For Bachelor of Commerce students at the University of Melbourne scoring an internship with one of ‘The Big Four’ is a major goal, but just what does it take to land one of these internships? As a BCom student and a previous EY intern, here are some tips for the process.
At the beginning of my second year, I started hearing the terms ‘Big Four’, and ‘summer vacationer’ floating around my year group. I was unfamiliar with these terms and their implications, and what exactly the internship process involved. This article is a guide to shed light on the application process and how you can best use the resources offered to you by the University.
So, what is the Big Four?
‘The Big Four’ refers to the four largest accounting firms in the world: Deloitte, PwC, EY and KPMG. Traditionally known for their auditing services, they have now a range of service lines including advisory and technology. ‘Summer vacationers’ is an Australian term for internships, where you participate in real engagements and immerse yourself in a company’s culture. Positions are available for students each year, and are considered great places to begin corporate career development.
Step 1: Finding the right company for you
First, make sure getting an internship is aligned with your career interests. Depending on your personal goals, there are other avenues that you can explore.
The University of Melbourne (UoM) and the Faculty of Business and Economics (FBE) offer several programs aimed at guiding students toward a career path that’s right for them.
- Have a look around the career fairs! They’re a great chance to familiarise yourself with potential employers and speak with industry representatives (and collect some freebies of course)!
- The FBE supports many clubs and societies – why not attend events run by these groups? There are a wide variety on offer, from networking nights or skill-building workshops – these not only provide the opportunity to talk to current industry professionals, but also give you a better idea of what both you and your potential employers are looking for.
- Perhaps you’d prefer some advice from seasoned industry professionals? The Career Mentoring Program is a great opportunity offered by the Faculty to not only meet new industry professionals, but also other students who are going through the same process as you.
Personally, a Big Four internship appealed to me as it presented an opportunity to gain some corporate experience. While university was invaluable for gaining theoretical knowledge, I was keen to apply my skills in a real-world setting. I really enjoyed meeting some EY representatives at one of our careers fairs, so they seemed like a natural choice.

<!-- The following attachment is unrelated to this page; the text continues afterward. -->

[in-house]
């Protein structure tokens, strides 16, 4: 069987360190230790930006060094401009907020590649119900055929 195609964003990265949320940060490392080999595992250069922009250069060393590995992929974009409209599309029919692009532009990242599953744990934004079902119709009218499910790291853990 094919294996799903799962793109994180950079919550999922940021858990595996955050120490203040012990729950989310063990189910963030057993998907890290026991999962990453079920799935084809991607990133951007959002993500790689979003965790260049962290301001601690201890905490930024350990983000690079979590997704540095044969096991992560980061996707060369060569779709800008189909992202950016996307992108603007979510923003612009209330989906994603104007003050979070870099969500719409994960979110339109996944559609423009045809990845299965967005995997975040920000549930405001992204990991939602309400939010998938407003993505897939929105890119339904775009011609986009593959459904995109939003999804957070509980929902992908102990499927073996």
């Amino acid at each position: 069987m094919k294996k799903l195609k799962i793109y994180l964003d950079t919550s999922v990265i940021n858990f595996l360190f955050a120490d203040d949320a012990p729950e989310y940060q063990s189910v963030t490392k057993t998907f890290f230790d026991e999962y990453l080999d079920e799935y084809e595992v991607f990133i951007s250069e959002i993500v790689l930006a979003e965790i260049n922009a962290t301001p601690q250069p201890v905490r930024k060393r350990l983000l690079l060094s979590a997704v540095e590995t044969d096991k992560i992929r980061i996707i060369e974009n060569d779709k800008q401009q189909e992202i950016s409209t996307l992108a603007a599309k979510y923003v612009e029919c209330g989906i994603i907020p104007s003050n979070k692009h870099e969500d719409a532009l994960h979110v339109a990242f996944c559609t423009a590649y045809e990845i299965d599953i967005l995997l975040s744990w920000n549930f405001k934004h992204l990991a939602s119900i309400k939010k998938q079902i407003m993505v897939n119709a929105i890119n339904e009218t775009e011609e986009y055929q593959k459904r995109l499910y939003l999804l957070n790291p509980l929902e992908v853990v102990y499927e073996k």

Step 2: Preparing for the application process
Once you have decided on which company you want to work for, some ways that the University can offer support include the workshops run by UoM careers program and STEP.
- Learn how to set up a LinkedIn, and better present yourself in a professional context.
- Go to your chosen company’s events, speak to people and gain an understanding of the company’s culture.
- Have a look at Careers Online or company recruitment pages to understand the company that you want to work for – make sure to tailor your resume and cover letter.
Step 3: Application process - interviews and assessment centres
Don’t be intimidated by the term ‘assessment centre’! For a Big Four, this typically involves an individual and a group interview. The individual interview is an opportunity to make your passion for the role known, while the group interview is a time for you to show how you work with others.
The hardest part for me was the group interview presentation. Before the actual interview, practice with a few friends and refine your answers. However, hopefully the preparation in Step 2 will mean that you are much more comfortable in an actual interview context.
I just want to emphasise that while this is a chance for the firm to get to know you, this is an equally important opportunity to gauge whether the firm is a good fit for you.
Don’t let the buzz and stress of getting a job get to you. An internship is, after all, an opportunity to experience a potential career path, and if you don’t feel that it is right for you, there are always other pathways you can explore.
You can hear more from Grace and other students like her on the University of Melbourne's new podcast, Starting Somewhere. To find out more about studying the Bachelor of Commerce, and the different pathways you can take to your professional future, click here.